✽ The House of Mirth Author Edith Wharton – Thegreatwallonline.us

The House of Mirth Since Its Publication In 1905 The House Of Mirth Has Commanded Attention For The Sharpness Of Wharton S Observations And The Power Of Her Style A Lucid, Disturbing Analysis Of The Stifling Limitations Imposed Upon Women Of Her Generation, Wharton S Tale Of Lily Bart S Search For A Husband Of Position In New York Society, And Betrayal Of Her Own Heart, Transformed The Traditional Novel Of Manners Into An Arrestingly Modern Document Of Cultural Anthropology With Incisive Contemporary Analysis, The Introduction By A Leading Scholar Of American Literature Updates This Increasingly Important Work.

<KINDLE> ✽ The House of Mirth  Author Edith Wharton – Thegreatwallonline.us
  • Paperback
  • 329 pages
  • The House of Mirth
  • Edith Wharton
  • English
  • 03 June 2017
  • 9780199538102

10 thoughts on “The House of Mirth


  1. says:

    Poor, lovely Lily BartHer tragic storywill break your heartShe runs in the best circles Wears the right clothesAnd flirts with rich menBut everyone knowsThat she needs to marrySomeone and fast At 29 her looks won t lastShe s ringing up debtsBorrowing from menAnd displeasing their wivesNot to mention her friend Lawrence Selden, a lawyer but not very rich It s Gilded Age New York And life s a bitch If you re not old money Like the Trenors, DorsetsAnd that odd Percy GryceThe most you can do is play very nice Like Sam Rosedale, the BrysThe Gormers and such,Who buy their way in i.e., never go dutch Just remember this cliqueWho summer in Newport and vacate in FranceCan shut you out of the social danceWhich brings me back to Lily BartWho s clearly not as smart as she seemsStepping right into a terrible schemeAnd refusing to clear her nameOr go along with the game Even though, in the end, it causes her shame Does she have a choice A tragic flaw Or is her inaction the point of it all Is her refusal to play her hand A critique of women s rolesIn a world ruled by Man And what of that endingThat seems out of place I won t give a spoiler that d be a disgrace But melodrama and tears crop up near the endWhen Lily appearsTo want for a friendHer author, Ms Wharton, knew this world well It looked like heavenBut was nasty as hellIt s a fine portrait of Old New York But please don t forget another great workAn even better one, writtenSome 16 years hence ...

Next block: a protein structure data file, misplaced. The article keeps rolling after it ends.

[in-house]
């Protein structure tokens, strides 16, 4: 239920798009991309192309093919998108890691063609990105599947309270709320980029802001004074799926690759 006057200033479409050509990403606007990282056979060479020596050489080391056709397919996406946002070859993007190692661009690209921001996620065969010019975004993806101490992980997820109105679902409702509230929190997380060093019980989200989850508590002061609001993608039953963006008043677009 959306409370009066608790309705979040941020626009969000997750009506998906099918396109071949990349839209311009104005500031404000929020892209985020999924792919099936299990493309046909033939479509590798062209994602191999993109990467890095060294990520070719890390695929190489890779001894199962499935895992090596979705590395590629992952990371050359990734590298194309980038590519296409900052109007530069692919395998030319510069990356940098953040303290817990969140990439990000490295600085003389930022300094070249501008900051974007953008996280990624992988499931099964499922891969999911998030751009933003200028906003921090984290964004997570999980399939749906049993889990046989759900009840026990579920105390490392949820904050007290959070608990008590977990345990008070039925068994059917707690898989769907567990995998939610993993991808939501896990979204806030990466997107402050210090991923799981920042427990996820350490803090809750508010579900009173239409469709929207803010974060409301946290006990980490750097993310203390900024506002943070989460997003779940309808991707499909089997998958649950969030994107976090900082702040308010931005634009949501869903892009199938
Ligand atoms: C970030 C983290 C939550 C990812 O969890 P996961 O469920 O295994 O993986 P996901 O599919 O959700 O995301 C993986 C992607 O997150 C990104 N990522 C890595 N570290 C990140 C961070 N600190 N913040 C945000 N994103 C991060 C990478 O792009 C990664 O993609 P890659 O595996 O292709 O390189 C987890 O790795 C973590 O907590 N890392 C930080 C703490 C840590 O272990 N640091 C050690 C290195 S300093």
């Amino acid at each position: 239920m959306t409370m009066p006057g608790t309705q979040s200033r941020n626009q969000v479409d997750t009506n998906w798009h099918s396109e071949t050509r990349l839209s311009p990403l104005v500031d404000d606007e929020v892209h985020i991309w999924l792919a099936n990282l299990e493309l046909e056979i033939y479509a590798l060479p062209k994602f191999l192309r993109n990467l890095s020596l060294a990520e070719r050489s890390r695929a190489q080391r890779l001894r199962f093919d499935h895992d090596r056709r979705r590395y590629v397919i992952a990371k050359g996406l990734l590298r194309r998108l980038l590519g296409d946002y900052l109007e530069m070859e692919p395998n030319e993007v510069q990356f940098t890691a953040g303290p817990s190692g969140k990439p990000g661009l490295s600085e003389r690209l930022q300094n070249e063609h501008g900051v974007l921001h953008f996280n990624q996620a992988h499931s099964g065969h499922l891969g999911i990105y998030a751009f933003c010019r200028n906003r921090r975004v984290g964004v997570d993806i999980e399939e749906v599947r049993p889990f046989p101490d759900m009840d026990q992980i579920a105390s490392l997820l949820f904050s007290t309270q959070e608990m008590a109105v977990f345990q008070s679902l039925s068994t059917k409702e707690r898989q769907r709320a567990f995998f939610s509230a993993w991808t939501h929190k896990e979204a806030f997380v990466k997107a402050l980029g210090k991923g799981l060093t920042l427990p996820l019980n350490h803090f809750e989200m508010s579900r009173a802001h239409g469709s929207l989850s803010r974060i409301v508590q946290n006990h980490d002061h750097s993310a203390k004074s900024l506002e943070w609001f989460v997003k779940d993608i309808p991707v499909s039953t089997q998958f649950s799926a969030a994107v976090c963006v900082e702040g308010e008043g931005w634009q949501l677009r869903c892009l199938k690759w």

2. says:

    On occasions like this, I rue the absence of a tragedy shelf or some variation of the same because mere melancholia seems too modest, too equivocal a word to convey the kind of heartbreak Lily Bart s story inflicted on me.It is, perhaps, apposite that I came to this with my mind still fresh from Anita Desai s stirring homage to a resolutely single, unsung fictional heroine who holds together a disintegrating family, unacknowledged, misunderstood, left behind and forgotten Clear Light of Day Because Desai s Bim and Wharton s Lily are both flawed figures who manage to stand erect, weathering storms of hostile circumstances that whittle down their will to live and sense of self worth Even when the vicissitudes of fate leave them psychologically battered and dying inside, they manage to maintain their slippery grip on ideals that cost them dearly And how many tragedies can we think of, in which the female protagonist s tragic status is not a mere matter of simple victimization at the hands of patriarchal figures of authority but is, instead, locked in a complex configuration of missed chances, reluctance to surrender self esteem in exchange for societal approval and an unsympathetic social milieu She was realizing for the first time that a woman s dignity may cost to keep up than her carriage and that t...